α-Conotoxin MII has a lower IC50 for α3β2 than that for other receptor subunit combinations by two to four orders-of-magnitude. Thus, α-conotoxin MII, in theory, has the ability to potently block any receptor containing an α3/β2 subunit interface regardless of what other α and β subunits may be in the receptor complex (Fig. 6). A receptor containing only one α3β2 interface (Fig. 6 C) would be expected to have an IC50 approximately equal to the K dof MII for the α3/β2 interface. It is possible, however, that the presence of other subunits could cause some structural alterations at the α3/β2 subunit interface, leading in turn to a somewhat altered affinity for MII.
The results of the present study are consistent with the involvement of an nAChR that contains at least one α3/β2 subunit interface in nicotine-stimulated dopamine release. Additional dissection of the subunit composition of nAChRs involved in nicotine-stimulated dopamine release would be facilitated by additional nAChR subunit-specific antagonists. We are in the process of isolating and characterizing such agents.
Nicotinic acetylcholine receptors have been implicated in the treatment or pathophysiology of several neuropsychiatric disorders including schizophrenia (Freedman et al., 1994, 1997), Alzheimer’s disease (Nordberg et al., 1989, 1990), Parkinson’s disease (Janson et al., 1988; Reavill, 1990; Grandinetii et al., 1994), and Tourette’s syndrome (Sandberg et al., 1988, 1989). Currently available neuropsychiatric medications work primarily by inhibiting neurotransmission through postsynaptic receptor antagonism or by inhibiting neurotransmitter reuptake or catabolism (Schatzberg et al., 1995). In particular, most presently used antipsychotic medications inhibit dopamine signaling by blocking postsynaptic dopamine receptors. The possibility of selectively modulating the presynaptic release of dopamine has significant therapeutic implications. Our data, which suggest that dopamine release is mediated by two or more distinct subtypes of nAChRs, indicate that the cholinergic modulation of dopamine release may be highly complex, presenting opportunities for pharmacological intervention. Thus, by blocking presynaptic nAChRs, it might prove possible to attenuate, but not completely abolish, dopamine release. In principle, this could lead to an antipsychotic strategy with fewer side-effects than complete postsynaptic blockade.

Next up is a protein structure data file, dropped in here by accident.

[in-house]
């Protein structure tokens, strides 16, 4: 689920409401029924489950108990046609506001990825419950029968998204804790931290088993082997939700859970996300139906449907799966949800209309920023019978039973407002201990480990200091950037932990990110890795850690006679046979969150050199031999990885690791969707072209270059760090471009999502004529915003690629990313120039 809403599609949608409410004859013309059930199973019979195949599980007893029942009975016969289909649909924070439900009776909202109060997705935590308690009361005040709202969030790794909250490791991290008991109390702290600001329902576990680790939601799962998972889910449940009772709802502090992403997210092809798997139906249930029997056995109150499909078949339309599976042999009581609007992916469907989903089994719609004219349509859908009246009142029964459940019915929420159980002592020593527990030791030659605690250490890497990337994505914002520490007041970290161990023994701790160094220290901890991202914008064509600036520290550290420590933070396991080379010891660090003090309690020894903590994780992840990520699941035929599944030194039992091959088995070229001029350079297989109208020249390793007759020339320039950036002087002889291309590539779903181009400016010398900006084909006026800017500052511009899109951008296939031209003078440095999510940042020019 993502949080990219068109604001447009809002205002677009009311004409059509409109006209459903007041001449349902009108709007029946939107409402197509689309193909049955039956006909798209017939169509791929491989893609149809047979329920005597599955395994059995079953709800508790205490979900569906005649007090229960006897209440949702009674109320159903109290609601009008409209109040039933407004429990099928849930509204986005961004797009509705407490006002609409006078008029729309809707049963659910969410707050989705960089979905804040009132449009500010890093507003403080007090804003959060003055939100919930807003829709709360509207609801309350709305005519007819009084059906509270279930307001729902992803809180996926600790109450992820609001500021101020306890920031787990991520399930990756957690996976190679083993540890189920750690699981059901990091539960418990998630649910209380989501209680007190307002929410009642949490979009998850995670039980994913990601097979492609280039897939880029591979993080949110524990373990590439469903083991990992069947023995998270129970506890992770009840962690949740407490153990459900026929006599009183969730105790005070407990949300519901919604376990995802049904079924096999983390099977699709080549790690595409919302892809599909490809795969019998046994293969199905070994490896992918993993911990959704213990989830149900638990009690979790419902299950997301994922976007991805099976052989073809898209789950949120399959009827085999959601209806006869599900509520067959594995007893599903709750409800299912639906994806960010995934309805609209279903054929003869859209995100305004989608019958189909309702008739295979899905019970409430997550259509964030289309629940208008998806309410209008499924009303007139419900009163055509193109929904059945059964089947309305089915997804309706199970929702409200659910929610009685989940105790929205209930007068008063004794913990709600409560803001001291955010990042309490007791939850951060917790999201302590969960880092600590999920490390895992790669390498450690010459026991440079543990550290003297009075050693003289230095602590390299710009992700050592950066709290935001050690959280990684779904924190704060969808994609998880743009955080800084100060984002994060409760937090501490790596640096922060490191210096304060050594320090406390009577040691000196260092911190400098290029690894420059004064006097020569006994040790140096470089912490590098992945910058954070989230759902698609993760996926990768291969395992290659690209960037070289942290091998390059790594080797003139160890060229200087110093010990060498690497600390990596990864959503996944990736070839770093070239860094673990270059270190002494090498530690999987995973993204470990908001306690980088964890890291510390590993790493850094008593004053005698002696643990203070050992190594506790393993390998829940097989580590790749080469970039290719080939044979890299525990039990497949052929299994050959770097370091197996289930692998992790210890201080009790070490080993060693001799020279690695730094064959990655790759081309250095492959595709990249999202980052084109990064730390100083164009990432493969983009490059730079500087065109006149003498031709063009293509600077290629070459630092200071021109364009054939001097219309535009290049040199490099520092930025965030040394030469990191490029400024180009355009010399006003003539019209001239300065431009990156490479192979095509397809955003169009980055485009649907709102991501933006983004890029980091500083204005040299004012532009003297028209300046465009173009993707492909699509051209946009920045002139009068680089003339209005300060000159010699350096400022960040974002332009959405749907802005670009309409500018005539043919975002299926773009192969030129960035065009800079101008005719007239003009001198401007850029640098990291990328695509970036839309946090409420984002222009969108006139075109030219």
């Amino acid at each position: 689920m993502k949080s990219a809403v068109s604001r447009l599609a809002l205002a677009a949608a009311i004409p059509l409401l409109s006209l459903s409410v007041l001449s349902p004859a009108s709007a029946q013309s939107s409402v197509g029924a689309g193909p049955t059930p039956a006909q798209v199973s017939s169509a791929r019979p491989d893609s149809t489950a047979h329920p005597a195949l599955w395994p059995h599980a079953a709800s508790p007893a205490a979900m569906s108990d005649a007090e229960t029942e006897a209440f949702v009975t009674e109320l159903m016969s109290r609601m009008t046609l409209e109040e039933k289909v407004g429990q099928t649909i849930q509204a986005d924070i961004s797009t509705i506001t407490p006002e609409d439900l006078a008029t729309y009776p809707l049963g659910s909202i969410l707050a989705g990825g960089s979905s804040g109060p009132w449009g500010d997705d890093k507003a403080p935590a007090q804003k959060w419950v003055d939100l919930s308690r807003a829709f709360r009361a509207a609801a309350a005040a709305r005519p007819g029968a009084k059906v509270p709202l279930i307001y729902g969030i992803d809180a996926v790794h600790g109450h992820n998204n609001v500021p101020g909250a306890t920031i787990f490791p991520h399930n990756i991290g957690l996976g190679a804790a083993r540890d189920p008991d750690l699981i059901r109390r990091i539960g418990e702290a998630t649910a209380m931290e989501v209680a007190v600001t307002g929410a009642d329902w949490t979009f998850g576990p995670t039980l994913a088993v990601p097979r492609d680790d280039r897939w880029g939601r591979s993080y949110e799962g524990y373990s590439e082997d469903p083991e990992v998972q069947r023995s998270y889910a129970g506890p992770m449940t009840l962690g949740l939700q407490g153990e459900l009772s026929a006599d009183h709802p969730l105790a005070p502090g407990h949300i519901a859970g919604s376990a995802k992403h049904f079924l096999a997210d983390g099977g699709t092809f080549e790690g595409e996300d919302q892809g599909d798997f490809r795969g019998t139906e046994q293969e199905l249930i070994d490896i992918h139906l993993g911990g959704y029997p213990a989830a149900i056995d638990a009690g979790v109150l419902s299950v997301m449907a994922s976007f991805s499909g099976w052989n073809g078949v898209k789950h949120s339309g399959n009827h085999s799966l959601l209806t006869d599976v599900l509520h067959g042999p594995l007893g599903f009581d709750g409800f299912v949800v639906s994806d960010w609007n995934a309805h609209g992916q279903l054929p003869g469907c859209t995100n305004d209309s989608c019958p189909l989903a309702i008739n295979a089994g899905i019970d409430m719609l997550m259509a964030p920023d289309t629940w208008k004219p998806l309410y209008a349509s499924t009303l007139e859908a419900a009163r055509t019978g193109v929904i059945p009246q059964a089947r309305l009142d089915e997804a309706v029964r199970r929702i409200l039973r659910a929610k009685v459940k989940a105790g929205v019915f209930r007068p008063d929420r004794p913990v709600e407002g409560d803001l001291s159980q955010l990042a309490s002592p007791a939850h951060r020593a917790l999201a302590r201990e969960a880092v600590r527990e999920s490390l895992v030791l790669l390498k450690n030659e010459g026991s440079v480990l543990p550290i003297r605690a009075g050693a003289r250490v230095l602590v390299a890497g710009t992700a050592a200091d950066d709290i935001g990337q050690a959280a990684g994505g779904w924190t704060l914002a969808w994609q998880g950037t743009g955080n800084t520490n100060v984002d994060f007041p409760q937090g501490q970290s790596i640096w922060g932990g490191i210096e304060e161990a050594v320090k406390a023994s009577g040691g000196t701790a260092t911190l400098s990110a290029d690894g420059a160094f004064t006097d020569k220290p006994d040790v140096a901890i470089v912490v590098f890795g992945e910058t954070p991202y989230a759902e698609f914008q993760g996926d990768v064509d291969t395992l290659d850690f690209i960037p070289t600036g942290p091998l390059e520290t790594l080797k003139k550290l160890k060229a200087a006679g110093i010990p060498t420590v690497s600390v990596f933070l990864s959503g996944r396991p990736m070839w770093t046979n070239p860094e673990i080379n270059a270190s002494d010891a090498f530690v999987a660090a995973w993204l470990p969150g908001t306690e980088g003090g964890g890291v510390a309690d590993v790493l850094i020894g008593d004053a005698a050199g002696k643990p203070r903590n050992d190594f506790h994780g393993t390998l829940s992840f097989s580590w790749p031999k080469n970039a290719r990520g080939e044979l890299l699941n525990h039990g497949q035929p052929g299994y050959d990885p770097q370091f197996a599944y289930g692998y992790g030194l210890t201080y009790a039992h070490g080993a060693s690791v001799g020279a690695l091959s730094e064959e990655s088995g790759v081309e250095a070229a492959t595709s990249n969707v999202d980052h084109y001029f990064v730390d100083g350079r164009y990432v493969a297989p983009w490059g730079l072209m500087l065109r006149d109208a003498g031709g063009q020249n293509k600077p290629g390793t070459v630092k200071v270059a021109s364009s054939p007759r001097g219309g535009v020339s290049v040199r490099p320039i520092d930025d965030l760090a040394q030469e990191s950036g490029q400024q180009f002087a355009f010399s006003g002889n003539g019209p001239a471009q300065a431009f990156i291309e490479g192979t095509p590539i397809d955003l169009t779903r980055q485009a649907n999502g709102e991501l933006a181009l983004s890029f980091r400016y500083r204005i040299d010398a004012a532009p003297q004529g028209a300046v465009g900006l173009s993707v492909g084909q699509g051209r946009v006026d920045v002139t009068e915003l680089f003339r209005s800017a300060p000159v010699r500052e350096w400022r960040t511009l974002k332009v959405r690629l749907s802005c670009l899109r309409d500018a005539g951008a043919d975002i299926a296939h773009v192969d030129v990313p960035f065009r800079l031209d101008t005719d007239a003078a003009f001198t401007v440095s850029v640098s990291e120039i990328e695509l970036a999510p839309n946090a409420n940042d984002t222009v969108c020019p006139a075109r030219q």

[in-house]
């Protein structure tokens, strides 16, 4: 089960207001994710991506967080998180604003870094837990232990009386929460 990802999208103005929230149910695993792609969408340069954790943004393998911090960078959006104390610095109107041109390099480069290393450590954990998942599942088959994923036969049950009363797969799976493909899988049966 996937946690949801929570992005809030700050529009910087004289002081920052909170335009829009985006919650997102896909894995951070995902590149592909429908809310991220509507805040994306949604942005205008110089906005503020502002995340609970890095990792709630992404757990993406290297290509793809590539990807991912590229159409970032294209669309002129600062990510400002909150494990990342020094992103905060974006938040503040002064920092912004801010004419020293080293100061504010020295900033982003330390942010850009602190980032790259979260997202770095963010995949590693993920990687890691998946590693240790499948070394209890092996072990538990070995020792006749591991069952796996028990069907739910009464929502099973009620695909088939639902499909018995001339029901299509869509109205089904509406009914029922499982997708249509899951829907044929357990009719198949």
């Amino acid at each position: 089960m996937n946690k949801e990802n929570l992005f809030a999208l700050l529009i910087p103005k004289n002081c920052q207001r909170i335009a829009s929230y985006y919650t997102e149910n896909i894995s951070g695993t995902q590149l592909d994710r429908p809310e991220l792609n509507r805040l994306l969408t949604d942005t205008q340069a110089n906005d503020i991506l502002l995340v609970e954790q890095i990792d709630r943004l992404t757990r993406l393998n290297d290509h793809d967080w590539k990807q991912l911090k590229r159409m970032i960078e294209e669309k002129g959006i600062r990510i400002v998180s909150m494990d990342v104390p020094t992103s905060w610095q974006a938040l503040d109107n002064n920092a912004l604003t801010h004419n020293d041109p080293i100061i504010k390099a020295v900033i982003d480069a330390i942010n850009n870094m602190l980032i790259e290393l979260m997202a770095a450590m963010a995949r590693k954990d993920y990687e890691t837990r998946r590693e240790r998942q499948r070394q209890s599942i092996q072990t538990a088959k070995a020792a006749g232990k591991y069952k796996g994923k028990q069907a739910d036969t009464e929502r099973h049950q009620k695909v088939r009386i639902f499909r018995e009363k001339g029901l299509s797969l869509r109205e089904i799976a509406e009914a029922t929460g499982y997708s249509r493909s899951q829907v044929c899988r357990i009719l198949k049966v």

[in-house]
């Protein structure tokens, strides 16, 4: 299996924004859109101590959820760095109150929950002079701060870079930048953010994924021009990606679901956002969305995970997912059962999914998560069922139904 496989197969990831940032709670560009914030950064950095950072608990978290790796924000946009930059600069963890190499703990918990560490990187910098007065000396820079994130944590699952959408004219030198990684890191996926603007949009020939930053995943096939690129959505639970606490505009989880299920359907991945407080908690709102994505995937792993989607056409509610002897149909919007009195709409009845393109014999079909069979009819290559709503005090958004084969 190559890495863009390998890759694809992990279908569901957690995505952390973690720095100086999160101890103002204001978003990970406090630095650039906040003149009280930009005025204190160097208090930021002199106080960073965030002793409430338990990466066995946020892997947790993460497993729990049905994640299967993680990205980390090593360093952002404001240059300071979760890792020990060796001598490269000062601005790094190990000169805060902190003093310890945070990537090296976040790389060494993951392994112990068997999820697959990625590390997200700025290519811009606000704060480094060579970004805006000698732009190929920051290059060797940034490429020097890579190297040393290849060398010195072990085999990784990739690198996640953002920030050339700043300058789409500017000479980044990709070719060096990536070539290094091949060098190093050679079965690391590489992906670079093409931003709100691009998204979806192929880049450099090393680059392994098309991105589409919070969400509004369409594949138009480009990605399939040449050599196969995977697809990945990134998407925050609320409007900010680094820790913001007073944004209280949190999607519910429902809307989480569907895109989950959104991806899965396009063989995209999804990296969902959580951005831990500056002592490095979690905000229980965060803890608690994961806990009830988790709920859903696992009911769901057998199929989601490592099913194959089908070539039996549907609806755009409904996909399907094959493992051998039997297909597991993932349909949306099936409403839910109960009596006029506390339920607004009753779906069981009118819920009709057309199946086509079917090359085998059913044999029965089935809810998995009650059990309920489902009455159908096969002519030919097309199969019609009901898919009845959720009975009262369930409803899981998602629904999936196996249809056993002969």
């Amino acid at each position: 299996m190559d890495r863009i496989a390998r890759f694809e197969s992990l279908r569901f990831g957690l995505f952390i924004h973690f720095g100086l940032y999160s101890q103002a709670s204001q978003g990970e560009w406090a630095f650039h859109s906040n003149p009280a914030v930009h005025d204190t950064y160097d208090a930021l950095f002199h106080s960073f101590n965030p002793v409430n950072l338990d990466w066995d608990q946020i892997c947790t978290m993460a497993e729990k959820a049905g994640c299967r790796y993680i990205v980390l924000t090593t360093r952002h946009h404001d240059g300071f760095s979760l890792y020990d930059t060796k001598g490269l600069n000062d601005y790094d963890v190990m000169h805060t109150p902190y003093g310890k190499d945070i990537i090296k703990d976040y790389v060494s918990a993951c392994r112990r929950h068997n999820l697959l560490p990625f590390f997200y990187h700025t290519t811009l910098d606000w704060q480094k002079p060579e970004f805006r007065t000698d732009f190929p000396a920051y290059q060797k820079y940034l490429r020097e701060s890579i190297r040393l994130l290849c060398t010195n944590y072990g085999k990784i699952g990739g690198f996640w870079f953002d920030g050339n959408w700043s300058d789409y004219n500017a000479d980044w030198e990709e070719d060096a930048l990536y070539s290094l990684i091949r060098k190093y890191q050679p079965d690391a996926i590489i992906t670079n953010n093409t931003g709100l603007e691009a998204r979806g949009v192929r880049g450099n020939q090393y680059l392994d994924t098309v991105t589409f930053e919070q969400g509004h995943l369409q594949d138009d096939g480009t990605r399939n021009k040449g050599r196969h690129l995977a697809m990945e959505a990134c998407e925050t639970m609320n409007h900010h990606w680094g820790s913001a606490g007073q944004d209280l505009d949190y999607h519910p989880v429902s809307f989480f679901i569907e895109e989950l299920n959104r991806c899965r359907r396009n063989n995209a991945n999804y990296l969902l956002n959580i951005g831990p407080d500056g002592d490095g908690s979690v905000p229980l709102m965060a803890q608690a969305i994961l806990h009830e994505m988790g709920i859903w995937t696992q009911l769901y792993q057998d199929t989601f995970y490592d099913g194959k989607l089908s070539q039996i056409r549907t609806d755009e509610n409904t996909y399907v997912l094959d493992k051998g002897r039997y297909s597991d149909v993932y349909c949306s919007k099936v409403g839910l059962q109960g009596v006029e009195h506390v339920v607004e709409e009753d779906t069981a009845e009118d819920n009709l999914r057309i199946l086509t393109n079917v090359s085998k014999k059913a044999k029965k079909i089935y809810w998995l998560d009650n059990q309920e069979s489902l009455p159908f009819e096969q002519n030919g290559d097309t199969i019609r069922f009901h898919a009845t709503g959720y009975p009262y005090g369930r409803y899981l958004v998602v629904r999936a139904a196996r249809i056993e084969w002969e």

This work was supported by National Institutes of Health Grants MH 53631 and GM 48677 and Scientist Development Award for Clinicians MH 00929 (J.M.M.). We are indebted to Paul Clarke, Doju Yoshikami, and G. Edward Cartier for generous advice and assistance. We also thank Dianna Wilkins for assistance with statistical analysis.
Correspondence should be addressed to Dr. J. Michael McIntosh, 201 S. Biology Building, Salt Lake City, UT 84112.